Security breaches in the retail sector are becoming more common due to the large payoff to criminals in seizing credit card information. While hardly a month goes by without a media report announcing a retail breach, their average size has changed over the past few years. While 2014 was named the Year of the Retailer Data Breach due to large-scale incidents with industry giants like Target, Neiman Marcus and The Home Depot, 2015 was famous for equally disturbing breaches of smaller companies, whose products and services we use every day (Dungarees, Starbucks, CVS, Toys"R"Us, Wal-Mart Canada and others). This trend of “breachiness” continues in 2016, with the most recent Snapchat, Bailey’s and Seagate security incidents, proving that no company is 100 percent secure against hack attacks.
Most of the retail attacks have nearly the same scenario. Attackers’ ultimate goal is to gain access to sensitive information, both in the corporate network and the point-of-sale systems. This poses a considerable threat for retailers since 74 percent of attacks on retail and food services companies aim to compromise cardholder data. This data is in high demanded on the black market and extremely attractive for hackers. Social Security numbers, bank accounts, billing addresses and wages are tempting targets for hackers. Techniques they use to compromise companies’ data vary from breaking directly into the corporate network, using third-party contractors or launching phishing attacks. As a result, retailers tend to suffer from financial losses, fines for noncompliance, legal issues, reputation damage and diminished customer loyalty.
Numerous Verizon Data Breach Reports prove that one of the main concerns regarding retail breaches is the alarming ease with which hackers get access to confidential data. Although retailers have an obligation to comply with PCI DSS, the 2015 Verizon PCI Compliance Report states that only 20 percent of organizations meet all requirements of the standard. This means that almost 80 percent of retailers leave the door open and put their critical assets at risk. According to the research, not a single company was fully compliant at the time of their breach. Apparently, companies don’t see compliance as a continuous process and treat it as a one-off annual duty, falling off the requirements radar once they're achieved.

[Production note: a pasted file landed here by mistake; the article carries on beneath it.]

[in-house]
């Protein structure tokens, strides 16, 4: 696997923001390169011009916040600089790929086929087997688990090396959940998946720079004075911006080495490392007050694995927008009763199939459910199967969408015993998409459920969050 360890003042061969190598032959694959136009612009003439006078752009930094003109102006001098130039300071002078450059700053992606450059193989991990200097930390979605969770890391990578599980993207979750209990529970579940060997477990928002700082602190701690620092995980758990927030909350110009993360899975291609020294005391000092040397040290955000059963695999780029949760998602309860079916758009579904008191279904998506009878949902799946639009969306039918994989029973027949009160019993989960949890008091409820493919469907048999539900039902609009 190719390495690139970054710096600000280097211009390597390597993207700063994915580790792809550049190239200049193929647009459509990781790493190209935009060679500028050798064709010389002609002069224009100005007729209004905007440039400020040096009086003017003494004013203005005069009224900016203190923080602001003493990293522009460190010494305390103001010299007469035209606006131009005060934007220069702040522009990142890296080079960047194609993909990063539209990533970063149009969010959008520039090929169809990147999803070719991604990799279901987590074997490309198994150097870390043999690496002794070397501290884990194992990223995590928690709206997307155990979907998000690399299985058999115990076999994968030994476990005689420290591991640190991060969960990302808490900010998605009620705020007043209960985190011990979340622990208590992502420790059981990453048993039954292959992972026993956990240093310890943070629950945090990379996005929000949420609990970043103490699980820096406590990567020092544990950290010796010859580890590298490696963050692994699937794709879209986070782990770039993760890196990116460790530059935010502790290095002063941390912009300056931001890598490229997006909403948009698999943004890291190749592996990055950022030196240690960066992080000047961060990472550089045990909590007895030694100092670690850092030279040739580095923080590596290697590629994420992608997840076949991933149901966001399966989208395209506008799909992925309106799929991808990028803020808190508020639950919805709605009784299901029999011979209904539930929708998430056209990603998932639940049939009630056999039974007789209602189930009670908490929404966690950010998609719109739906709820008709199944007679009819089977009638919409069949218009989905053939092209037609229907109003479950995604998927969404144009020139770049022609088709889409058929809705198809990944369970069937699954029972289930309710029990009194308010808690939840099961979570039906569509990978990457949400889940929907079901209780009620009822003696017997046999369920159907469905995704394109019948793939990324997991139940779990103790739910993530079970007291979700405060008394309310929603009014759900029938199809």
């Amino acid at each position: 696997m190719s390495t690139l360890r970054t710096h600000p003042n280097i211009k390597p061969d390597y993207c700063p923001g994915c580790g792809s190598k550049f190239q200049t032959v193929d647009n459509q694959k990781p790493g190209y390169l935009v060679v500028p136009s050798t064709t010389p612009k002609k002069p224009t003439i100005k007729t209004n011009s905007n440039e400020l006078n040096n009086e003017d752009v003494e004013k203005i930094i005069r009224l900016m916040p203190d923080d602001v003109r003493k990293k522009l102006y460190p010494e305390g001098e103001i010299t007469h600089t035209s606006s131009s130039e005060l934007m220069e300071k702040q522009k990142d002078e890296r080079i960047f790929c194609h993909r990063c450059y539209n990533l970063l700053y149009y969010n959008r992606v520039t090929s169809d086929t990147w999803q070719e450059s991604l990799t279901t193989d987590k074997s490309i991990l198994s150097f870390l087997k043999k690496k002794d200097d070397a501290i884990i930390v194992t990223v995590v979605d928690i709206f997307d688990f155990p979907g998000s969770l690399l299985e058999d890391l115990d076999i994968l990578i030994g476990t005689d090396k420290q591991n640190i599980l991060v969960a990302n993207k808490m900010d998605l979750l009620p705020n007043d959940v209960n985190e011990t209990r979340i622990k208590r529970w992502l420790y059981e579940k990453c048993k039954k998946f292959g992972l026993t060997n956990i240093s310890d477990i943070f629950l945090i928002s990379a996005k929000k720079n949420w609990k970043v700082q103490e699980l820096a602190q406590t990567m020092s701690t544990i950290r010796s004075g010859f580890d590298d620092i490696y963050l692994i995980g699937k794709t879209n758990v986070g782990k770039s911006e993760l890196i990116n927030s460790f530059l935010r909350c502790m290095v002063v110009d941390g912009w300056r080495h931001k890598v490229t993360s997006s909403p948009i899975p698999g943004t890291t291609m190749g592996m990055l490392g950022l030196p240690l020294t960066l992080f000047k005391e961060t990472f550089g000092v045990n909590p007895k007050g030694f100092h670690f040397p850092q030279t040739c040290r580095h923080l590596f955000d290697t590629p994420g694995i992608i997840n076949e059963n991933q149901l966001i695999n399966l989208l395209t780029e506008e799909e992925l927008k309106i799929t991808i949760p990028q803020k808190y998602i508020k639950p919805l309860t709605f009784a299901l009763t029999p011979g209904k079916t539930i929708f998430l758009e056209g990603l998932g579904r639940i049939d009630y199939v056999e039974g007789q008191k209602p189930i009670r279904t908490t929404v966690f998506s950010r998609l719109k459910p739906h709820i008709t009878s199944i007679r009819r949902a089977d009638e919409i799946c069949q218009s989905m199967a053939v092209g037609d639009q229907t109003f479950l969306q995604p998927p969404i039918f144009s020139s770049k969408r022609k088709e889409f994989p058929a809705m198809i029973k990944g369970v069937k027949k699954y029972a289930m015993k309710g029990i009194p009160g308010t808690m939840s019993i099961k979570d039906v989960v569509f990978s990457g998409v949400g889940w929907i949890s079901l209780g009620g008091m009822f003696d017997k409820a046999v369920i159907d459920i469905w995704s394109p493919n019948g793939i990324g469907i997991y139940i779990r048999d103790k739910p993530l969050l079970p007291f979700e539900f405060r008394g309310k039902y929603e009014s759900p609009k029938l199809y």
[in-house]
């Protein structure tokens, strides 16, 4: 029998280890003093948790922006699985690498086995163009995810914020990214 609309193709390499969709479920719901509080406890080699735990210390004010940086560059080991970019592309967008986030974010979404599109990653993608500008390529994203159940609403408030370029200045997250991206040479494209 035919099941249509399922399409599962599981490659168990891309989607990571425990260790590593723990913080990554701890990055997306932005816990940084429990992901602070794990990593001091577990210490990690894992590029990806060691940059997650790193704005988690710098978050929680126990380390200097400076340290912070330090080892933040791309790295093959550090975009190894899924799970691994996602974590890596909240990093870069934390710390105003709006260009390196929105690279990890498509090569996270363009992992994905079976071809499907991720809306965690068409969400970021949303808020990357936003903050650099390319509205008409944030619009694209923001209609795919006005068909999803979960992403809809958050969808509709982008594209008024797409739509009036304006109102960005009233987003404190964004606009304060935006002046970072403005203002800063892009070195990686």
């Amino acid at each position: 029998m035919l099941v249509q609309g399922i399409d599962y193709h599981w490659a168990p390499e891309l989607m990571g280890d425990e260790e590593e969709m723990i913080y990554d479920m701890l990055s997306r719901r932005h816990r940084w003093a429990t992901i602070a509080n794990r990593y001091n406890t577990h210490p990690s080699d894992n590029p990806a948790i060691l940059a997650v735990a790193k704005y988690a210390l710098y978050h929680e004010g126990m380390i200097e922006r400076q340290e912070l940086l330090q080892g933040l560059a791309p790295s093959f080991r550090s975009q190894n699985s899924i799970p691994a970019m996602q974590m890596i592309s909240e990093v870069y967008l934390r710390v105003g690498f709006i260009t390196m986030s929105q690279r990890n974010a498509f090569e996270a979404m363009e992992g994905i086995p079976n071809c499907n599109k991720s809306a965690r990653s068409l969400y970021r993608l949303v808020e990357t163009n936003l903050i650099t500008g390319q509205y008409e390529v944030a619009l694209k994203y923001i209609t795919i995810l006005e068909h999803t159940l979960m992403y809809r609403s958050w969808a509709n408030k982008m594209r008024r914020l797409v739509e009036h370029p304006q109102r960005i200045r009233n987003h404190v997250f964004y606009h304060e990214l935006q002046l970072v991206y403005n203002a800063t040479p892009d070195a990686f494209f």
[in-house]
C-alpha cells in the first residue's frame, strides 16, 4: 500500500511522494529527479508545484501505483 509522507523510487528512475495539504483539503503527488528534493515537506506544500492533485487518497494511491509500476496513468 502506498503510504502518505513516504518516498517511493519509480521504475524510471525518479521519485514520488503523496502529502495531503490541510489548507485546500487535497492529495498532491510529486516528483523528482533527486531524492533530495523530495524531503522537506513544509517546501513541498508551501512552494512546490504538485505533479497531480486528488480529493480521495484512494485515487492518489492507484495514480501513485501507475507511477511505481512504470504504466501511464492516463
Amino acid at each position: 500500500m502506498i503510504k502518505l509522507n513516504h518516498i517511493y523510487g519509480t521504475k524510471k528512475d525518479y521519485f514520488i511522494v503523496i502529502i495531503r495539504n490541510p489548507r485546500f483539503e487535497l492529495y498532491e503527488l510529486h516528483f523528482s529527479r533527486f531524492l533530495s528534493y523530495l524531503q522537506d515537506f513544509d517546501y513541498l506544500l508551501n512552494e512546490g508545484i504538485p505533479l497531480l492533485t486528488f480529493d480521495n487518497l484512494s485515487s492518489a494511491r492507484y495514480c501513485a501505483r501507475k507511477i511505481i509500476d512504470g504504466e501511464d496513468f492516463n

Despite the fact that being compliant doesn't necessarily mean being secure, PCI DSS requirements provide high-level strategic recommendations to ensure sensitive data is protected. Therefore, retailers — regardless of size — need to stop thinking of compliance as a temporary concern, and regularly adjust their internal policies to the newest versions of PCI DSS. However, the key to protecting cardholder data is continual improvement of security procedures so they exceed the basic criteria of compliance requirements.
Deep visibility across all levels of your IT environment, continuous monitoring of user activities and granular control into changes made to permissions, system configurations and sensitive information will enable your organization to better understand what's going on in the IT infrastructure and proactively address security risks before they strike.
Unfortunately, we have to admit that even the most advanced security methods don't guarantee full protection. Even tech-savvy companies that spend thousands of dollars on cybersecurity are continuously being compromised. Therefore, more than ever retailers have to be vigilant and take steps to reduce the likelihood of data theft.
Michael Fimin is CEO and co-founder of Netwrix Corporation, an IT auditing company that provides software that maximizes visibility of IT infrastructure changes and data access.
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